EAST RUTHERFORD, N.J. – Mike Tomlin was philosophical and at the same time analytical in the wake of the first big play of the preseason surrendered by the Steelers' defense.
"We're going to have big runs that break out every now and then," Tomlin offered after running back Rashad Jennings' 73-yard touchdown run opened the scoring for the home team in what became a 20-16 Giants' victory in the Steelers' preseason opener on Saturday night at MetLife Stadium.
"Obviously, it was a gap-integrity issue in the core but that's less of a concern. I'm more concerned about, when those things do occur, that we do a good job of trying to minimize the explosion play and make it an 8-, 10-, 12-yard gain, not 78.
"We got to get it on the ground in the secondary."
Jennings took a handoff on the Giants' fourth offensive snap and went up the gut through the gap between left guard Geoff Schwartz and center J.D. Walton and ran almost untouched into the end zone (diving safety Will Allen got a hand on Jennings at the New York 41-yard line, 14 yards into the jaunt).
The Steelers' starting nickel defense was on the field for the start of the second series of the preseason, with the exception of inside linebacker Sean Spence (filling in for Ryan Shazier, who did not dress) and Allen (filling in for Troy Polamalu, who was held out of the game by Tomlin).
"I'm fully responsible," defensive end Cam Heyward said. "I messed up for this team. It won't happen again."
Inside linebacker Lawrence Timmons also claimed responsibility.
"I'm supposed to be in the A-gap right there," Timmons said. "I got to make that play, me being the middle linebacker."
Heyward was moved from his gap laterally by offensive tackle Charles Brown. Timmons was held by pulling guard Brandon Mosley. And neither Allen nor free safety Mike Mitchell – both unblocked on the play – could cut off Jennings' path to the end zone.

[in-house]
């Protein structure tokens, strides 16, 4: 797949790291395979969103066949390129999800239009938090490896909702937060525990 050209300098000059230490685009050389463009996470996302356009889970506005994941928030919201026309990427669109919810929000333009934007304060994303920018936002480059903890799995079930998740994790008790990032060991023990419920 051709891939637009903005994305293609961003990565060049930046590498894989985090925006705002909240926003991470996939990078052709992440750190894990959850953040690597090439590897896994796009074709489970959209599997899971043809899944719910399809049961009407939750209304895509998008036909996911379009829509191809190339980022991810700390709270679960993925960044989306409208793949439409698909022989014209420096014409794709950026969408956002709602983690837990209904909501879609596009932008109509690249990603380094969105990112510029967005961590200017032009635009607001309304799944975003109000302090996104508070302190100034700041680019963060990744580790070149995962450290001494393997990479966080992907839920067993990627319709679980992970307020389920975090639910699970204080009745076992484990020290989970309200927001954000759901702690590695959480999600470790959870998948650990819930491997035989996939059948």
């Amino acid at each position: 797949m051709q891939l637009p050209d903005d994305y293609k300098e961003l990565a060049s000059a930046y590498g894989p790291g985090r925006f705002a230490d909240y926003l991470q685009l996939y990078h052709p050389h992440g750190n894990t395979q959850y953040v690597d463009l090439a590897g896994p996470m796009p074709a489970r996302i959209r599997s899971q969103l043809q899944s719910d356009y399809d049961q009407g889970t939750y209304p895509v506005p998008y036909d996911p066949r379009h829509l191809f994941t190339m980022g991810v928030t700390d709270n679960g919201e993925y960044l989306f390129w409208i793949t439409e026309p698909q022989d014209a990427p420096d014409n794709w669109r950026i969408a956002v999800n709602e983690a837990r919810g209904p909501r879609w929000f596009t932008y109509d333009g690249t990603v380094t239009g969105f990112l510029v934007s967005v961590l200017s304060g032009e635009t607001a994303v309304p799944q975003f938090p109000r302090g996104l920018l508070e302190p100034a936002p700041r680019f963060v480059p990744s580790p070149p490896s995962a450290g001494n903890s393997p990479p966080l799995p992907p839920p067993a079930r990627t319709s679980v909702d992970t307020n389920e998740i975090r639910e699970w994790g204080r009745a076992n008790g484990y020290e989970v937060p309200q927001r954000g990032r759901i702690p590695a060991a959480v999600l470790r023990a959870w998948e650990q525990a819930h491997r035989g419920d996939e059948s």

"The secondary has to make a tackle," Allen said. "We didn't. I didn't. You don't want it to happen, but it's preseason. We have a chance to correct it. We have to eliminate it next week."
BACK TO BACK TO BACK: The early distribution of labor at running back shed some light, perhaps, on how the Steelers intend to keep Le'Veon Bell, LeGarrette Blount and Dri Archer involved this season.
Bell started at running back, was replaced by Blount when the Steelers entered the red zone and then replaced Blount on third down in the red zone on the Steelers' opening drive. Archer entered initially as a slot receiver.
The first four plays were runs of 9 and 8 yards by Bell, a 46-yard screen to Archer and a 5-yard run by Blount.
"It was crazy how they were spreading the ball around with the three backs," Bell said. "I'm excited to see what this offense can do."
ZERO TOLERANCE: The NFL has vowed to keep a close eye on illegal contact, illegal use of hands, hands to the face and offensive pass interference this season, and has made that intention clear via a video shown to players and coaches in training camps.
Highlight photos from the game between the Pittsburgh Steelers and the New York Giants. The Giants defeated the Steelers 20-16.
The Steelers were the beneficiaries of a defensive holding call against linebacker Mark Herzlich (on an incomplete pass to tight end Heath Miller), an illegal use of hands call against defensive end Jason Pierre-Paul (on a run by running back Tauren Poole that lost 1 yard), a pass interference penalty against cornerback Jayron Hosley (on an incomplete pass to wide receiver Martavis Bryant), and on a second pass interference against Hosley (this one on a long pass intended for Bryant).
The Steelers also declined an illegal contact penalty against cornerback Prince Amukamara on a 17-yard hookup between quarterback Bruce Gradkowski and wide receiver Antonio Brown.
All of that happened in the first two-plus quarters.
"It's going to be called pretty tight, at least during the preseason and maybe even on into the regular season," Miller said. "As long as they don't call me for pushing off, I'll take it."
NOT GOOD ENOUGH: Tomlin had said he wanted his team to play hard, fast and with urgency in the preseason opener.
He'll be looking for more of the same against Buffalo than his Steelers delivered in MetLife Stadium.
"I'm less concerned about style points," he said. "Tomlin said. "I'm more concerned about the bottom line. My emphasis in that regard was geared towards wining. So even if it was above the line it's going to have to be better."